From spotlight - Winter 2019 - editorial
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This edition of Spotlight is on mental health. It seems all of us, or people close to us, are affected at some stage of our lives by poor mental health. As nurses, we may be particularly vulnerable to depression or burnout due to both our personality types and the highly demanding nature of our jobs. You can read more about this in my article self-care for the carers.
Kathryn, a student in Scotland, makes mental illness real and personal as she bravely writes about her own battle with depression and anxiety.
Other contributors to this edition include Esther Chevassut, who in her article stress: friend or foe? expounds how and why stress affects us so much. Rachel Denno, a final year dual student of adult and mental health (MH) nursing, suggests how the holistic 'recovery' approach (which focuses on hope, agency, opportunity and self-care) can be applied to general nursing and to our own faith journey. Philippa Taylor, CMF Head of Public Policy, assesses the effect of abortion on mental health.
The Mental Health Foundation recently focused on the need for relationships to help improve mental health. They tell us that we urgently need a greater focus on the quality of our relationships to prevent and help alleviate mental health breakdowns. We need to understand just how fundamental relationships are to our health and well-being. We cannot flourish as individuals and communities without them. In fact, they are as vital as better-established lifestyle factors, such as eating well, exercising more and not smoking.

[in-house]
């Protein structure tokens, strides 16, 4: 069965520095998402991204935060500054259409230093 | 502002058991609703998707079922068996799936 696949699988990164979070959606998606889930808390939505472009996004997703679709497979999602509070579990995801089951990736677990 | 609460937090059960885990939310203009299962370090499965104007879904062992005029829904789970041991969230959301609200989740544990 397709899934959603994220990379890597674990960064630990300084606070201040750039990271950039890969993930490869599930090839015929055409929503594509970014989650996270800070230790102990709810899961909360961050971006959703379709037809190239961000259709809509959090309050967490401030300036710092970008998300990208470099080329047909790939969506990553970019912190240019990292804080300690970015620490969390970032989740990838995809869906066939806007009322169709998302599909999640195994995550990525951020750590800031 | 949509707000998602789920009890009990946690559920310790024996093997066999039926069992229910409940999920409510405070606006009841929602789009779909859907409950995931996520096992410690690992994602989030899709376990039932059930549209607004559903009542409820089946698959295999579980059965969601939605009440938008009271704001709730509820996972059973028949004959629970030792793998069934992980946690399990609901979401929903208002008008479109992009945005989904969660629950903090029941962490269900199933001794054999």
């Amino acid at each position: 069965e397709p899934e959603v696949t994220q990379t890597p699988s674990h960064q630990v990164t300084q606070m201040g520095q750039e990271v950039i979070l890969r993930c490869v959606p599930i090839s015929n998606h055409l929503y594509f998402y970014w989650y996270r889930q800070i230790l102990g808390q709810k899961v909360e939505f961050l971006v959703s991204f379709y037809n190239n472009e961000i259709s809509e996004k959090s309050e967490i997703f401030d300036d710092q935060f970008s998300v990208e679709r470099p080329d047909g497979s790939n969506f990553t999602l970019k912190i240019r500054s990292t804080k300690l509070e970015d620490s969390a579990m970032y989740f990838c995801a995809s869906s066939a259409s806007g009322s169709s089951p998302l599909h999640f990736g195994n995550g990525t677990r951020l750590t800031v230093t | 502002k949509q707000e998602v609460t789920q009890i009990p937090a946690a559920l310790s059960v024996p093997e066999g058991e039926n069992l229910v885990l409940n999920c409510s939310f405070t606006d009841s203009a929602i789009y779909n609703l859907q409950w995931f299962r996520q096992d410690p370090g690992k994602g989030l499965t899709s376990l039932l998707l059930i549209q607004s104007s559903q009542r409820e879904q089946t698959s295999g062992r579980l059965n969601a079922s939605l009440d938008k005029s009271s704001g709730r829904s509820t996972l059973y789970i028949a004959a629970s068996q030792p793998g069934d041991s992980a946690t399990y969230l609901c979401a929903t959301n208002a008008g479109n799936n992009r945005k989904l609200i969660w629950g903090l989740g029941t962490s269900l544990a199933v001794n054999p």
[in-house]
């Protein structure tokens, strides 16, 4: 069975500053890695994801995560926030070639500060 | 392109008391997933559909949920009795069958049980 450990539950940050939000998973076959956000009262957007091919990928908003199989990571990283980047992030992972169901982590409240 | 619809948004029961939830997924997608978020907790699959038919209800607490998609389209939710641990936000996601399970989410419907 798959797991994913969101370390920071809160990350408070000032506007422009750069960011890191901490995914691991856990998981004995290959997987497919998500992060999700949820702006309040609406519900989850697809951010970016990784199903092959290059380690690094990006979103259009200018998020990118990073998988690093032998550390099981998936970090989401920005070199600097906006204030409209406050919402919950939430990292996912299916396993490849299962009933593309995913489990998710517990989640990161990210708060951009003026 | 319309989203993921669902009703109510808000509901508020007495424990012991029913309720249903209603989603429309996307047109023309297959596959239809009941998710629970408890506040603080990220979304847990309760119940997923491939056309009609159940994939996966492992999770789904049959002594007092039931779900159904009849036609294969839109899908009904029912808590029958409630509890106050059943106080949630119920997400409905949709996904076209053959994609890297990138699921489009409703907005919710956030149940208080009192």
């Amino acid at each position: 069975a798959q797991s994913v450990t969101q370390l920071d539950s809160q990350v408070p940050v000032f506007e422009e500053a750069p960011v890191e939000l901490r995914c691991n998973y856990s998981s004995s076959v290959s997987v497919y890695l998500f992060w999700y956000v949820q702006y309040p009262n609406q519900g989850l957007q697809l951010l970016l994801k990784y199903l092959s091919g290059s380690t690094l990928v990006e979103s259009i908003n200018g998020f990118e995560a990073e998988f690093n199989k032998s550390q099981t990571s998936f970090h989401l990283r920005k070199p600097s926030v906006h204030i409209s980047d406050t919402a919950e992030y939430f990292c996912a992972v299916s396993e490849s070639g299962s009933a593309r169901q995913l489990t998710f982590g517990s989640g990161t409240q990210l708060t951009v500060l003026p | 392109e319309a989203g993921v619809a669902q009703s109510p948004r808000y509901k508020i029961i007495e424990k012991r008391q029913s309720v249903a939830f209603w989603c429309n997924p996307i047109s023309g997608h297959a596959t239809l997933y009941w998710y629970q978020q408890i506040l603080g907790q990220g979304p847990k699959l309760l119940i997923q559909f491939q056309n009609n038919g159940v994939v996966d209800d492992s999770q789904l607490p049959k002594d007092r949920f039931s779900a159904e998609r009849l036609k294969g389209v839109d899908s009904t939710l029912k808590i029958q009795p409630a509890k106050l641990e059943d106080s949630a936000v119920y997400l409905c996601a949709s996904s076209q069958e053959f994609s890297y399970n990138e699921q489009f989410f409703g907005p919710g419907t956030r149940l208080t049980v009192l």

As Christians, we recognise this need for relationship as being fundamental. God created us for relationship, as evidenced from his early words about mankind in Genesis 2:18 'It is not good for man to be alone.'
We reflect the Trinity (Genesis 1:26). In his book, The Good God, Michael Reeves writes: 'The very nature of the triune God is to be effusive, and bountiful; the Father rejoices to have another beside him… As the Father, Son and Spirit have always known fellowship with each other, so we in the image of God are made for fellowship.' (1)
No wonder poor relationships and lack of fellowship can adversely affect mental health.
As we give out in our workplace, our families, and our communities, let's remember to carve out some time for our own health and well-being; in Paul's words from Hebrews 10:25, 'let us not give up meeting together.'
If it would help you to meet with other Christian nurses and midwives in your area, those who truly understand what challenges you face, please consider joining a local CMF group if you're not already connected.
Email firstname.lastname@example.org and I can let you know where your nearest group is. If there isn't yet a group near enough to you, we can explore starting one. But let's work at finding faithful friendships, those we can share with, pray with and be encouraged by.
PS. Are you a budding writer who would be keen to write for Spotlight in the future?
If so, our nurses writers' day might be good training for you. It's held at our London office on 16 March 2019. If you're interested in being considered for this, please email me at email@example.com
Pippa Peppiatt, CMF Head of Nursing
Pippa trained as a nurse. She has planted a church for students with her husband, set up a charity for street kids in Uganda, and has been a Friends International Student Worker.
1. Reeves M. The Good God: Enjoying Father, Son and Spirit. Milton Keynes: Paternoster, 2012